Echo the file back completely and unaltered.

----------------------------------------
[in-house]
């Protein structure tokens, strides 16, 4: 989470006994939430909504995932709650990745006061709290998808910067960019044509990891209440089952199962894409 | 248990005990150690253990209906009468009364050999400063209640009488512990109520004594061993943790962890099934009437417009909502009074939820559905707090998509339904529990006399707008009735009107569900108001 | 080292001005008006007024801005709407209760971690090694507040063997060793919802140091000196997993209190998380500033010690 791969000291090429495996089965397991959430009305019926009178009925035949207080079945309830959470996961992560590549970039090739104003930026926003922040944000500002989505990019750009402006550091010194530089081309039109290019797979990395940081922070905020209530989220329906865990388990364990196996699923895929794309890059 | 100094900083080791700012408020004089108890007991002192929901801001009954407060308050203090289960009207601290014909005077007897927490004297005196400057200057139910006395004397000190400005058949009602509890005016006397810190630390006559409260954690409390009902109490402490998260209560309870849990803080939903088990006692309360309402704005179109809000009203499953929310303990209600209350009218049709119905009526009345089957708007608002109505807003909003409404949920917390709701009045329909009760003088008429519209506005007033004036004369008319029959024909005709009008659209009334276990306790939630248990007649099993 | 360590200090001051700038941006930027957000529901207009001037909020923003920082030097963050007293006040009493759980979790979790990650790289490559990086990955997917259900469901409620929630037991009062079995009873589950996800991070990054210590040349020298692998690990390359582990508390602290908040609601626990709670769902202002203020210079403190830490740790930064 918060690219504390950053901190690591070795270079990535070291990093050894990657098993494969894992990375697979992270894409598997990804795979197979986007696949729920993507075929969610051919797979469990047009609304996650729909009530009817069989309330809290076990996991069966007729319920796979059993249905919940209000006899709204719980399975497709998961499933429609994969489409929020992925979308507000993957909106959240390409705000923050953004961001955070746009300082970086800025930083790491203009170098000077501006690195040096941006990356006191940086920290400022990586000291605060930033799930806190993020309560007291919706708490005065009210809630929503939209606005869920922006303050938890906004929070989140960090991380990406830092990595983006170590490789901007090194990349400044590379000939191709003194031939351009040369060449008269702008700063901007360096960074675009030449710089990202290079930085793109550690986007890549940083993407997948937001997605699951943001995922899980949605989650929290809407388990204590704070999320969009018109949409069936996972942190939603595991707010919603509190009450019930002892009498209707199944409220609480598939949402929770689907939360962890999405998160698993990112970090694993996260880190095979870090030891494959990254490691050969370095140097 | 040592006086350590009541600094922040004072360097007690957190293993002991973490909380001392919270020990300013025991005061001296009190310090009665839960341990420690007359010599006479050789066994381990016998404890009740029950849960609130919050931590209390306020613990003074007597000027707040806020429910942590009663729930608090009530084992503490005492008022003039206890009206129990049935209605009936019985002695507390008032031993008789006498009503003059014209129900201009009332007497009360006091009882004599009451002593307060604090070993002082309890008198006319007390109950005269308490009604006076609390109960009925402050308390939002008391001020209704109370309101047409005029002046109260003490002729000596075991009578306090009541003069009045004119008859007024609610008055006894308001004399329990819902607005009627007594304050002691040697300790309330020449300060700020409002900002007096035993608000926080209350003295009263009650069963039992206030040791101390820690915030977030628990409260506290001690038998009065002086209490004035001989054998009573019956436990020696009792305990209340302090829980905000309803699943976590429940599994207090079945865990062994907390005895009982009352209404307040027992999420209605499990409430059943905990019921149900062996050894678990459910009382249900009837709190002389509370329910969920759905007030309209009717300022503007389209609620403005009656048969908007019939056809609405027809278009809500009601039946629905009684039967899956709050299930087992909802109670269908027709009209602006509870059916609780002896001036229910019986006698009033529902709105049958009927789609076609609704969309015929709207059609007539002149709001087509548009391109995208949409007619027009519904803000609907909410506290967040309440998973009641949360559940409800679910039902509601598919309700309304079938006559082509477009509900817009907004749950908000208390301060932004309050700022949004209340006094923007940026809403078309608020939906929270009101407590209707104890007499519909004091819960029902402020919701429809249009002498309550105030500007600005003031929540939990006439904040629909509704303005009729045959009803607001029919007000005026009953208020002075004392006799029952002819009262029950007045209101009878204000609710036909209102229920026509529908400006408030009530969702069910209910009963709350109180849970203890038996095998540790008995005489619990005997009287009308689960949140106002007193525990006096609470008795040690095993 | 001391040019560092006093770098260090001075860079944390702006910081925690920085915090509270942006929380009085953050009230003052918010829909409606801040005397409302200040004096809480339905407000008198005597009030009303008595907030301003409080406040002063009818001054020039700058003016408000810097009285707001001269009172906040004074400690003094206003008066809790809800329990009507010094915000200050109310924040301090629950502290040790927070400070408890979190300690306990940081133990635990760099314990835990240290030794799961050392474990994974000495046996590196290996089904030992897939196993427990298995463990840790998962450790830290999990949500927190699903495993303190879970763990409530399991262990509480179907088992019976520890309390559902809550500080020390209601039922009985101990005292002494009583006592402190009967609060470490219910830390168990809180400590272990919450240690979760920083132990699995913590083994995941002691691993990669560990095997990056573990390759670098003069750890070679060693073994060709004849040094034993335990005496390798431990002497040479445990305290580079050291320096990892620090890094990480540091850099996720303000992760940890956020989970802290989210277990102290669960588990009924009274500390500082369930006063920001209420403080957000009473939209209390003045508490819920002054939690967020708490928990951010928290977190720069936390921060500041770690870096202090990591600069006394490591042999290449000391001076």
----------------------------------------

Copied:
[in-house]
């Protein structure tokens, strides 16, 4: 989470006994939430909504995932709650990745006061709290998808910067960019044509990891209440089952199962894409 | 248990005990150690253990209906009468009364050999400063209640009488512990109520004594061993943790962890099934009437417009909502009074939820559905707090998509339904529990006399707008009735009107569900108001 | 080292001005008006007024801005709407209760971690090694507040063997060793919802140091000196997993209190998380500033010690 791969000291090429495996089965397991959430009305019926009178009925035949207080079945309830959470996961992560590549970039090739104003930026926003922040944000500002989505990019750009402006550091010194530089081309039109290019797979990395940081922070905020209530989220329906865990388990364990196996699923895929794309890059 | 100094900083080791700012408020004089108890007991002192929901801001009954407060308050203090289960009207601290014909005077007897927490004297005196400057200057139910006395004397000190400005058949009602509890005016006397810190630390006559409260954690409390009902109490402490998260209560309870849990803080939903088990006692309360309402704005179109809000009203499953929310303990209600209350009218049709119905009526009345089957708007608002109505807003909003409404949920917390709701009045329909009760003088008429519209506005007033004036004369008319029959024909005709009008659209009334276990306790939630248990007649099993 | 360590200090001051700038941006930027957000529901207009001037909020923003920082030097963050007293006040009493759980979790979790990650790289490559990086990955997917259900469901409620929630037991009062079995009873589950996800991070990054210590040349020298692998690990390359582990508390602290908040609601626990709670769902202002203020210079403190830490740790930064 918060690219504390950053901190690591070795270079990535070291990093050894990657098993494969894992990375697979992270894409598997990804795979197979986007696949729920993507075929969610051919797979469990047009609304996650729909009530009817069989309330809290076990996991069966007729319920796979059993249905919940209000006899709204719980399975497709998961499933429609994969489409929020992925979308507000993957909106959240390409705000923050953004961001955070746009300082970086800025930083790491203009170098000077501006690195040096941006990356006191940086920290400022990586000291605060930033799930806190993020309560007291919706708490005065009210809630929503939209606005869920922006303050938890906004929070989140960090991380990406830092990595983006170590490789901007090194990349400044590379000939191709003194031939351009040369060449008269702008700063901007360096960074675009030449710089990202290079930085793109550690986007890549940083993407997948937001997605699951943001995922899980949605989650929290809407388990204590704070999320969009018109949409069936996972942190939603595991707010919603509190009450019930002892009498209707199944409220609480598939949402929770689907939360962890999405998160698993990112970090694993996260880190095979870090030891494959990254490691050969370095140097 | 040592006086350590009541600094922040004072360097007690957190293993002991973490909380001392919270020990300013025991005061001296009190310090009665839960341990420690007359010599006479050789066994381990016998404890009740029950849960609130919050931590209390306020613990003074007597000027707040806020429910942590009663729930608090009530084992503490005492008022003039206890009206129990049935209605009936019985002695507390008032031993008789006498009503003059014209129900201009009332007497009360006091009882004599009451002593307060604090070993002082309890008198006319007390109950005269308490009604006076609390109960009925402050308390939002008391001020209704109370309101047409005029002046109260003490002729000596075991009578306090009541003069009045004119008859007024609610008055006894308001004399329990819902607005009627007594304050002691040697300790309330020449300060700020409002900002007096035993608000926080209350003295009263009650069963039992206030040791101390820690915030977030628990409260506290001690038998009065002086209490004035001989054998009573019956436990020696009792305990209340302090829980905000309803699943976590429940599994207090079945865990062994907390005895009982009352209404307040027992999420209605499990409430059943905990019921149900062996050894678990459910009382249900009837709190002389509370329910969920759905007030309209009717300022503007389209609620403005009656048969908007019939056809609405027809278009809500009601039946629905009684039967899956709050299930087992909802109670269908027709009209602006509870059916609780002896001036229910019986006698009033529902709105049958009927789609076609609704969309015929709207059609007539002149709001087509548009391109995208949409007619027009519904803000609907909410506290967040309440998973009641949360559940409800679910039902509601598919309700309304079938006559082509477009509900817009907004749950908000208390301060932004309050700022949004209340006094923007940026809403078309608020939906929270009101407590209707104890007499519909004091819960029902402020919701429809249009002498309550105030500007600005003031929540939990006439904040629909509704303005009729045959009803607001029919007000005026009953208020002075004392006799029952002819009262029950007045209101009878204000609710036909209102229920026509529908400006408030009530969702069910209910009963709350109180849970203890038996095998540790008995005489619990005997009287009308689960949140106002007193525990006096609470008795040690095993 | 001391040019560092006093770098260090001075860079944390702006910081925690920085915090509270942006929380009085953050009230003052918010829909409606801040005397409302200040004096809480339905407000008198005597009030009303008595907030301003409080406040002063009818001054020039700058003016408000810097009285707001001269009172906040004074400690003094206003008066809790809800329990009507010094915000200050109310924040301090629950502290040790927070400070408890979190300690306990940081133990635990760099314990835990240290030794799961050392474990994974000495046996590196290996089904030992897939196993427990298995463990840790998962450790830290999990949500927190699903495993303190879970763990409530399991262990509480179907088992019976520890309390559902809550500080020390209601039922009985101990005292002494009583006592402190009967609060470490219910830390168990809180400590272990919450240690979760920083132990699995913590083994995941002691691993990669560990095997990056573990390759670098003069750890070679060693073994060709004849040094034993335990005496390798431990002497040479445990305290580079050291320096990892620090890094990480540091850099996720303000992760940890956020989970802290989210277990102290669960588990009924009274500390500082369930006063920001209420403080957000009473939209209390003045508490819920002054939690967020708490928990951010928290977190720069936390921060500041770690870096202090990591600069006394490591042999290449000391001076």